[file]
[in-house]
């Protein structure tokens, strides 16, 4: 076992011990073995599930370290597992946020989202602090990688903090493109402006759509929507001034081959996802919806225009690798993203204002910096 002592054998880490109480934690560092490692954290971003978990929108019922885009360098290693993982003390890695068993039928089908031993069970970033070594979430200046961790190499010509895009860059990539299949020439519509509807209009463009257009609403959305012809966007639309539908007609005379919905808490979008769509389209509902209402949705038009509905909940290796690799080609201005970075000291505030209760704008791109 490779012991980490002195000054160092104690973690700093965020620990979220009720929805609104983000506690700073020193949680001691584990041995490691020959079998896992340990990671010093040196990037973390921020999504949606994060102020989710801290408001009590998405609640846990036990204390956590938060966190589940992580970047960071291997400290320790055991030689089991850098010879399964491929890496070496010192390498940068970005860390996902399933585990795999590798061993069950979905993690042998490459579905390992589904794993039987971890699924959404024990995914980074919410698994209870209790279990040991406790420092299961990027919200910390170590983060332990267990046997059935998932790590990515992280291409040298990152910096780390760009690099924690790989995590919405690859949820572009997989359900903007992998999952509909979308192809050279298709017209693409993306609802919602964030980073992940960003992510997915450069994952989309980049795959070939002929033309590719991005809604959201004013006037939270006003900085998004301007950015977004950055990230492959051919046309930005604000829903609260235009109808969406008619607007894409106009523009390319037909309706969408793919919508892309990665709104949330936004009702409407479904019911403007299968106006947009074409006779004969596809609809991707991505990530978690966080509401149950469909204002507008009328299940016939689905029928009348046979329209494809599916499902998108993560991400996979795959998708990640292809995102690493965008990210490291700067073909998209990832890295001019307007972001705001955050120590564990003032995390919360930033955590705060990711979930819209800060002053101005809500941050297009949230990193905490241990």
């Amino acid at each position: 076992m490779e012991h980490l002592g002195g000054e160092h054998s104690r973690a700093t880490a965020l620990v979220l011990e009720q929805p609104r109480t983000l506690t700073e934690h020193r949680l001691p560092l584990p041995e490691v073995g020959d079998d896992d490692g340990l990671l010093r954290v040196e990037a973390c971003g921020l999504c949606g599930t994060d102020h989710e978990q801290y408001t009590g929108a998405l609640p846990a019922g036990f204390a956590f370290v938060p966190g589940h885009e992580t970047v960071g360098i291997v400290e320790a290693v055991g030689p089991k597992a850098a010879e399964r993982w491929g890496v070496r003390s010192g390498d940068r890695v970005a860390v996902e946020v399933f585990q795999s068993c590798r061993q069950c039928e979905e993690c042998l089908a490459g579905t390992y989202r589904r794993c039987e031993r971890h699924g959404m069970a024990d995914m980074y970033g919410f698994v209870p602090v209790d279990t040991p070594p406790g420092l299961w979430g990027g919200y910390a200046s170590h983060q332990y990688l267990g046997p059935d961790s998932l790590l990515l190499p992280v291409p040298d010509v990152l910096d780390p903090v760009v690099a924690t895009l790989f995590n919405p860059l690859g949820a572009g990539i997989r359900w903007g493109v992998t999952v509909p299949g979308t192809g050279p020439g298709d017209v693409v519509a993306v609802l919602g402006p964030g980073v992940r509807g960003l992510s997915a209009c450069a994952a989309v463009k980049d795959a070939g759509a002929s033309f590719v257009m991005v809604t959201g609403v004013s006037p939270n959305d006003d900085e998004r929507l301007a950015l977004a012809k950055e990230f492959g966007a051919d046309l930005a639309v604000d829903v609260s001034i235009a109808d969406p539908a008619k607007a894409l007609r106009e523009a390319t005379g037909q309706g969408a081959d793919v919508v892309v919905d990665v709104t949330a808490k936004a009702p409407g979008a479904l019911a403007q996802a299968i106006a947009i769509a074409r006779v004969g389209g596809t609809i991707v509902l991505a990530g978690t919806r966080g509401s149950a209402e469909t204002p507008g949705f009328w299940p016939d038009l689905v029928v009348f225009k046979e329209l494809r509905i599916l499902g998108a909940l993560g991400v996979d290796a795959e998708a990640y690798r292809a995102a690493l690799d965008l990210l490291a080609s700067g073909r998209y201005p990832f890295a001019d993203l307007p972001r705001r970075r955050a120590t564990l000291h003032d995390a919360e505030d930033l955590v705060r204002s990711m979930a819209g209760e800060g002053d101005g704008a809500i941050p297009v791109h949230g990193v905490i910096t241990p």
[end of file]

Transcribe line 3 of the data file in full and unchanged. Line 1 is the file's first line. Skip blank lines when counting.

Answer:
């Amino acid at each position: 076992m490779e012991h980490l002592g002195g000054e160092h054998s104690r973690a700093t880490a965020l620990v979220l011990e009720q929805p609104r109480t983000l506690t700073e934690h020193r949680l001691p560092l584990p041995e490691v073995g020959d079998d896992d490692g340990l990671l010093r954290v040196e990037a973390c971003g921020l999504c949606g599930t994060d102020h989710e978990q801290y408001t009590g929108a998405l609640p846990a019922g036990f204390a956590f370290v938060p966190g589940h885009e992580t970047v960071g360098i291997v400290e320790a290693v055991g030689p089991k597992a850098a010879e399964r993982w491929g890496v070496r003390s010192g390498d940068r890695v970005a860390v996902e946020v399933f585990q795999s068993c590798r061993q069950c039928e979905e993690c042998l089908a490459g579905t390992y989202r589904r794993c039987e031993r971890h699924g959404m069970a024990d995914m980074y970033g919410f698994v209870p602090v209790d279990t040991p070594p406790g420092l299961w979430g990027g919200y910390a200046s170590h983060q332990y990688l267990g046997p059935d961790s998932l790590l990515l190499p992280v291409p040298d010509v990152l910096d780390p903090v760009v690099a924690t895009l790989f995590n919405p860059l690859g949820a572009g990539i997989r359900w903007g493109v992998t999952v509909p299949g979308t192809g050279p020439g298709d017209v693409v519509a993306v609802l919602g402006p964030g980073v992940r509807g960003l992510s997915a209009c450069a994952a989309v463009k980049d795959a070939g759509a002929s033309f590719v257009m991005v809604t959201g609403v004013s006037p939270n959305d006003d900085e998004r929507l301007a950015l977004a012809k950055e990230f492959g966007a051919d046309l930005a639309v604000d829903v609260s001034i235009a109808d969406p539908a008619k607007a894409l007609r106009e523009a390319t005379g037909q309706g969408a081959d793919v919508v892309v919905d990665v709104t949330a808490k936004a009702p409407g979008a479904l019911a403007q996802a299968i106006a947009i769509a074409r006779v004969g389209g596809t609809i991707v509902l991505a990530g978690t919806r966080g509401s149950a209402e469909t204002p507008g949705f009328w299940p016939d038009l689905v029928v009348f225009k046979e329209l494809r509905i599916l499902g998108a909940l993560g991400v996979d290796a795959e998708a990640y690798r292809a995102a690493l690799d965008l990210l490291a080609s700067g073909r998209y201005p990832f890295a001019d993203l307007p972001r705001r970075r955050a120590t564990l000291h003032d995390a919360e505030d930033l955590v705060r204002s990711m979930a819209g209760e800060g002053d101005g704008a809500i941050p297009v791109h949230g990193v905490i910096t241990p």